International Journal of Language & Linguistics

ISSN 2374-8850 (Print), 2374-8869 (Online) DOI: 10.30845/ijll

The Wisdom of Carpe Diem in Classical and Metaphysical Poetry: a Comparative Study of Catullus and Marvell’s Love Lyrics
Alec Pongweni

The Latin aphorism in the title of this paper comes from one of Horace’s poems. Rather than focusing on the need for courting couples to appreciate the fleeting nature of time, as Catullus and Marvell do in their poems to be discussed here, Horace seeks to caution humanity as a whole to always use the time they have profitably when he writes:
dum loquimur, fugerit invida aetas As we speak, cruel time is fleeing
carpe diem, quam minimum credula postero: Seize the day, believing as little as possible in the morrow.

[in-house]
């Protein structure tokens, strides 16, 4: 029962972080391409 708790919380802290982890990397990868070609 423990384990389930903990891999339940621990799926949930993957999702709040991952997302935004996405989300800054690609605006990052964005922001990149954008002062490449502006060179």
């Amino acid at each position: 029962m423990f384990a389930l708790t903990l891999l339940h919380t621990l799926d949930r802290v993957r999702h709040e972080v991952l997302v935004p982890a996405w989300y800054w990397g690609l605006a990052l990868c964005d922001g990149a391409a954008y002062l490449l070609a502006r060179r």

Near the end of this paper, I go the way of Horace in suggesting that indeed, the wisdom of carpe diem can be generalized from the domain of courtship and used to inform our use of opportunities and time in all spheres of our lives. Both Catullus and Marvell’s poems were inspired by what they saw as a constraining, conservative, social mores governing the behavior of women in matters of courtship. Each poet therefore constructed his text as an argument designed to persuade the object of his love to free herself from what such a society expected of her. In doing so, the poets employed comparable but different poetic tropes, such as metaphor, hyperbole, and simile. My discussion is crucially an argument for the efficacy of a combined linguistic and literary criticism paradigm in unraveling meaning from poetry and from all other texts by which we communicate both as creators and receivers of information through language.

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